Thoroughbred Daily News
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Buck Pond Farm - Versailles, Kentucky | 2011 | Entered Stud 2017 | 2019 Fee $6,500 LF

CHRB Extends Lasix Reduction to Other Tracks


TOC’s Greg Avioli

By T. D. Thornton

Following the Lasix dosage reduction protocol that was approved for Santa Anita Park in March, the California Horse Racing Board (CHRB) on Thursday voted to approve similar agreements to allow racing secretaries at four other tracks to also establish conditions that will lower the allowable maximum race-day dosage of the drug from 500 mg to 250 mg.

Los Alamitos Race Course, the Del Mar Thoroughbred Club (DMTC), the California Exposition and State Fair, and the Alameda County Fair all petitioned for that change to take effect for their upcoming race meets.

In order to make that change happen, the Thoroughbred Owners of California (TOC) entered into Lasix-reduction agreements with all four of those venues to satisfy the required horsemen’s group approval as per CHRB Rule 1581, and the California Authority of Racing Fairs similarly gave its permission for the two fairs venues.

“This is substantially the same agreement that we reached with the Stronach Group…with one exception: that this does not address, for now, post-2019 Lasix [usage]. This is for this particular race meet agreement, and we support it,” said Greg Avioli, president and chief executive officer for the TOC, when speaking during the agenda item pertaining to Los Alamitos.

“Our medication reforms are going to match exactly what’s currently in place at Santa Anita,” said Tom Robbins, DMTC’s executive vice president for racing and industry relations.

Each of the four Lasix-related measures passed by unanimous voice vote.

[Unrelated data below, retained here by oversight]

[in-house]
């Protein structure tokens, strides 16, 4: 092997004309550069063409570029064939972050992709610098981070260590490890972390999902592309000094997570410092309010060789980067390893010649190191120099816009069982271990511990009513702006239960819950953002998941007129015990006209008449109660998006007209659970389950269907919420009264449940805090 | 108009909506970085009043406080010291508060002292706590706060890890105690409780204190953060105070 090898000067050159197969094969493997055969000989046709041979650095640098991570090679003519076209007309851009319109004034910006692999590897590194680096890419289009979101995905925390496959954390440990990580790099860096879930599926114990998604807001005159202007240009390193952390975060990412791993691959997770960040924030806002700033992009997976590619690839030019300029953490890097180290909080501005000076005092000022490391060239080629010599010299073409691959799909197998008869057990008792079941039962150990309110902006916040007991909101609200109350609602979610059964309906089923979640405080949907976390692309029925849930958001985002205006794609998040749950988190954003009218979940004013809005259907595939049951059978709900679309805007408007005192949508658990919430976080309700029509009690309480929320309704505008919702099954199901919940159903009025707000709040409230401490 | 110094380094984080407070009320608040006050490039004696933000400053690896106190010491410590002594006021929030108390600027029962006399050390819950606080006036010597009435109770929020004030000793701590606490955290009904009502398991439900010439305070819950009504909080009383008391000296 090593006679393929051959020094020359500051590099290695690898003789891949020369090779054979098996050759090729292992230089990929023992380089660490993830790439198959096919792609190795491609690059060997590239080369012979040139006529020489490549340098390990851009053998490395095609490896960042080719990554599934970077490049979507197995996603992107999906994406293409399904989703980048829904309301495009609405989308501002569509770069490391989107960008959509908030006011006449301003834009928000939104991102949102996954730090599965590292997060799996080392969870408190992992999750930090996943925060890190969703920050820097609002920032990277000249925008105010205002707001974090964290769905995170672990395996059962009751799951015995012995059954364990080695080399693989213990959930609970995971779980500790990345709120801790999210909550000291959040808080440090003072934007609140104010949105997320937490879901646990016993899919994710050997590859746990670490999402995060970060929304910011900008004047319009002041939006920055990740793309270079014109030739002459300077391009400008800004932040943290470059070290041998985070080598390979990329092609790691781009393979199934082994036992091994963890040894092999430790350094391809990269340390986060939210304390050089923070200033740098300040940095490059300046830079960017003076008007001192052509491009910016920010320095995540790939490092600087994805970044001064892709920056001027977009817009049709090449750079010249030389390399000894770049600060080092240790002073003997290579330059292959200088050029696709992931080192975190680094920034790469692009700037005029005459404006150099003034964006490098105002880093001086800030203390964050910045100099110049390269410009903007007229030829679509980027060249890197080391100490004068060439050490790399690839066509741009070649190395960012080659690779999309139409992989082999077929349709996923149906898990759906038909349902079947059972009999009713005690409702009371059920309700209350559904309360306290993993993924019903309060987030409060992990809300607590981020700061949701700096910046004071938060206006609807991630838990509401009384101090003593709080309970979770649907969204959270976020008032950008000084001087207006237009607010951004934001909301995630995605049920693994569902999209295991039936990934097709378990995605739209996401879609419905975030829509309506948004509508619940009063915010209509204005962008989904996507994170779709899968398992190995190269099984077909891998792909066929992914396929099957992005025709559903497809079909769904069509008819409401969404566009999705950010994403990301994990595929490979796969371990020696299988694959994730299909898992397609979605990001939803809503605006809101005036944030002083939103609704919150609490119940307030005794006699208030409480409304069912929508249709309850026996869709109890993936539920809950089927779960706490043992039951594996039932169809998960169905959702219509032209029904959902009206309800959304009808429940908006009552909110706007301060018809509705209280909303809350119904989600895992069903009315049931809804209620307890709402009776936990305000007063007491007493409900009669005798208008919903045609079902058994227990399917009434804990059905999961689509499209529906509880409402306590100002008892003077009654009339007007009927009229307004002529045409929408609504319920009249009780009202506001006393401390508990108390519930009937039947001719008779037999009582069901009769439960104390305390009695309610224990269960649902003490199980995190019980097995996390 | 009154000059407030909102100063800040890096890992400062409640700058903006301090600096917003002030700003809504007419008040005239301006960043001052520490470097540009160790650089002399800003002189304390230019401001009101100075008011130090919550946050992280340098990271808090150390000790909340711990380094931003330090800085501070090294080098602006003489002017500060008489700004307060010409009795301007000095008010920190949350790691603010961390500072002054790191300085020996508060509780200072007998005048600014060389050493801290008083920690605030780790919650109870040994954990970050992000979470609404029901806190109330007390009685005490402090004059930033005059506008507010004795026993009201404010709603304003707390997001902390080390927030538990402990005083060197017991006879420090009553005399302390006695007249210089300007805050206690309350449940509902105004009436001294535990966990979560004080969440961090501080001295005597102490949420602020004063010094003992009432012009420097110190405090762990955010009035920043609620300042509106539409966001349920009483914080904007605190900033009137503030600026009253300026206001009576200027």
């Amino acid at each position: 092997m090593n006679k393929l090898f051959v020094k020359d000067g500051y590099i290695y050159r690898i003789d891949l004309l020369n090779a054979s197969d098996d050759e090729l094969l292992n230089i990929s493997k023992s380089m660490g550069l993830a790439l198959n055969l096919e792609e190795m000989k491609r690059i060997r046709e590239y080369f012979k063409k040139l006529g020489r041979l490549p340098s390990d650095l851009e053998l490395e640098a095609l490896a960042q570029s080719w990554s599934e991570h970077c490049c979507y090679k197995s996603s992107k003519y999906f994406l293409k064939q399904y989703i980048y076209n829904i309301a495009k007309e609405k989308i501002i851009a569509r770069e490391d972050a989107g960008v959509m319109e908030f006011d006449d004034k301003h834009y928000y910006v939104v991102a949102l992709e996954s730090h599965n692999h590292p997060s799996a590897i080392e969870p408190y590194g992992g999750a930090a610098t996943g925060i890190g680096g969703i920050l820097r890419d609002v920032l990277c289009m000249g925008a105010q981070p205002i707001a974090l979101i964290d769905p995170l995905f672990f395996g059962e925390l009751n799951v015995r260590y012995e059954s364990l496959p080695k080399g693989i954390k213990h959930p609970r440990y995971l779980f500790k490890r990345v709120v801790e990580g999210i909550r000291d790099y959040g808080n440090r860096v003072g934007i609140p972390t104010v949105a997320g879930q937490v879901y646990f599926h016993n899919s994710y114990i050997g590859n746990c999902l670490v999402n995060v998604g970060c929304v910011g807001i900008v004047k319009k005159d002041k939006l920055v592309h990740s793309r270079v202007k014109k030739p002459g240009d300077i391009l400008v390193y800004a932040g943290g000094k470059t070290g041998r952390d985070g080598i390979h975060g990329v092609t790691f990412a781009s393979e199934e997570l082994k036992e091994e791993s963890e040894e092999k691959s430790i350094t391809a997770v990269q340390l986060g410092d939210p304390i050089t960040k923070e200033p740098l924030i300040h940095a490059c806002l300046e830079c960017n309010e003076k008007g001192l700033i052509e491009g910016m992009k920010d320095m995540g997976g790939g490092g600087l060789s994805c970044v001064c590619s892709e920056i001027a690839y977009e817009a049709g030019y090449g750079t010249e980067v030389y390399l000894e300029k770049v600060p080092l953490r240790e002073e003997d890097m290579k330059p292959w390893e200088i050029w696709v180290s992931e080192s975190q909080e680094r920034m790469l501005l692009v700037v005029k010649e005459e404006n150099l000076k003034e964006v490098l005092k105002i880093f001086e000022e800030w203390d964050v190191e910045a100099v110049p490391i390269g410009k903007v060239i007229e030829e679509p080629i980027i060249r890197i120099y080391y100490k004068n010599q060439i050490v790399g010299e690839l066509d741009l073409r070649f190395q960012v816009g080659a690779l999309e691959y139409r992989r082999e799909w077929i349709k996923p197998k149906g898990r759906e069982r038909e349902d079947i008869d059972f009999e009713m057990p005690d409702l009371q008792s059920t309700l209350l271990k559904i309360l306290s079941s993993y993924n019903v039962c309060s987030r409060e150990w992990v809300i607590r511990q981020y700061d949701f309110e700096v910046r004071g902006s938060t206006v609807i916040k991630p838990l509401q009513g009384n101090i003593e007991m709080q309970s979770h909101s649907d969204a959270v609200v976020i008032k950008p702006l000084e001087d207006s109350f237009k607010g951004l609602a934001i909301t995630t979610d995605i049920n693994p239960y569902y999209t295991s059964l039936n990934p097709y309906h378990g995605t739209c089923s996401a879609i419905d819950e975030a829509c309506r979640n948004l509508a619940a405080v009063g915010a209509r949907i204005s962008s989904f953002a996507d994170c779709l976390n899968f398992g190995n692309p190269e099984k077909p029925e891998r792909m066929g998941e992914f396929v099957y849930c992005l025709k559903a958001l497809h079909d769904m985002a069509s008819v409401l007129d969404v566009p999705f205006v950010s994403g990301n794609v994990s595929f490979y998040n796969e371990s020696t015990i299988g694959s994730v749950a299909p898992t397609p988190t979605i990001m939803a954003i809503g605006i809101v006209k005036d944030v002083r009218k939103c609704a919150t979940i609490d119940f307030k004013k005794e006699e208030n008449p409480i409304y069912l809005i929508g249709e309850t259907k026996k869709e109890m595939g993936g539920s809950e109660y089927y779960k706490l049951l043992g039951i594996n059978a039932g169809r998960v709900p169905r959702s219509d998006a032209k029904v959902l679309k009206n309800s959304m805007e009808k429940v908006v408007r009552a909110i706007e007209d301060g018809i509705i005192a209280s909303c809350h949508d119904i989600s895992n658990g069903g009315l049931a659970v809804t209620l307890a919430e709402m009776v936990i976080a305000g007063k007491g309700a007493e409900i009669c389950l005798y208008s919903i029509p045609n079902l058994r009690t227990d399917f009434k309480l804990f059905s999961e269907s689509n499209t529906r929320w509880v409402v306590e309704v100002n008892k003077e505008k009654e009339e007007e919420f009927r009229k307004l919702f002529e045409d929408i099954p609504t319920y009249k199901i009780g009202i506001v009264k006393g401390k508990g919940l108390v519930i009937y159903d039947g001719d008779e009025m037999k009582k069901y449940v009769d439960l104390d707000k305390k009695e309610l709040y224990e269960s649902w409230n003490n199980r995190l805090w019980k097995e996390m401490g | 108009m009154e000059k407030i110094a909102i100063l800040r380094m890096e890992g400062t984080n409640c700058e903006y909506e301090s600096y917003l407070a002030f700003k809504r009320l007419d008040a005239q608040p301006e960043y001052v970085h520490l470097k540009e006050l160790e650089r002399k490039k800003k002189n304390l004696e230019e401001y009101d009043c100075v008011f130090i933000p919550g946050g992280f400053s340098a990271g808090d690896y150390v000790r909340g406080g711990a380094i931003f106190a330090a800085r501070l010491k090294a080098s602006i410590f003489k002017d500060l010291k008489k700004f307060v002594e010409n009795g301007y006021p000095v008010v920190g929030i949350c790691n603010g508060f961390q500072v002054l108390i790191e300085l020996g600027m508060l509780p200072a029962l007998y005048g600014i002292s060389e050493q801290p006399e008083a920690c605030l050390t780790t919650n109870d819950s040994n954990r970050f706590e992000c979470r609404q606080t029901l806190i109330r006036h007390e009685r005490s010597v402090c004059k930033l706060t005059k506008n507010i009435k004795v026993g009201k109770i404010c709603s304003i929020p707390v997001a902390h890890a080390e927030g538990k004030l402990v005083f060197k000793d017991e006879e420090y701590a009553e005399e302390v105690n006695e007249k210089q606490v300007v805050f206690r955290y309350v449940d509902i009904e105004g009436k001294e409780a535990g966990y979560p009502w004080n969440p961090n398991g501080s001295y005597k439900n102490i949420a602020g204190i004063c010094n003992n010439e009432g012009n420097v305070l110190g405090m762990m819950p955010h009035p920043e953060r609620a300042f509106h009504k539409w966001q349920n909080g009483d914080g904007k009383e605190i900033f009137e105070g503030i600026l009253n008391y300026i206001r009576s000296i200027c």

Del Mar’s summer meet dates request also gained CHRB approval on Thursday, and track executives outlined several items of interest to horsemen.

“Regarding training, as we started a couple of years ago, we’re going to continue with ‘workers only’ for the first 10 minutes after the first two renovation breaks. We’re also going to continue with our program of keeping our numbers down to a manageable number of horses stabled at Del Mar,” said Robbins.

“For the first time ever, on [GI] Pacific Classic Day, we’re going to offer five stakes races,” said David Jerkens, the DMTC racing secretary, adding that “we’re happy to report a purse increase across the board at all levels for the upcoming summer meet.”

Although the actionable agenda items unfolded swiftly and with little drama, just like at the previous CHRB meeting in April, the earlier public commentary part of the meeting was once again dominated by anti-racing activists who spoke out against the sport and/or called for an outright ban on horse racing.

On several occasions during 72 sometimes-volatile minutes of public comments, Winner had to impose order upon anti-racing speakers by asking them to refrain from personal attacks on individual CHRB commissioners.

Winner also had to verbally warn jockey Norberto Arroyo Jr. after the journeyman California rider used a portion of his allotted three minutes of commentary to make disparaging remarks about women, including one sexism-charged statement likening the anti-racing protesters to female Thoroughbreds that he rides in races.

“Fillies, they liked to be loved, they like to be talked to very sweet. I’m sure you like that, right you women?” Arroyo asked sarcastically, drawing audible gasps from the audience. “Because all I see here is a bunch of single women criticizing what we do here.”

Later in the meeting, just prior to adjournment, Winner announced there would be a policy change for future CHRB meetings aimed at keeping public commentary more concise and civil.

“Going forward, the public comment period will be held as the last item on the agenda [instead of the fourth], and the reason is so that people can have the opportunity to hear what has happened during the course of the meeting, so that when they make their public comments they can tale that into consideration,” Winner said. “This is what’s done at most legislative hearings and other boards, and we think it’s appropriate to do it here.”


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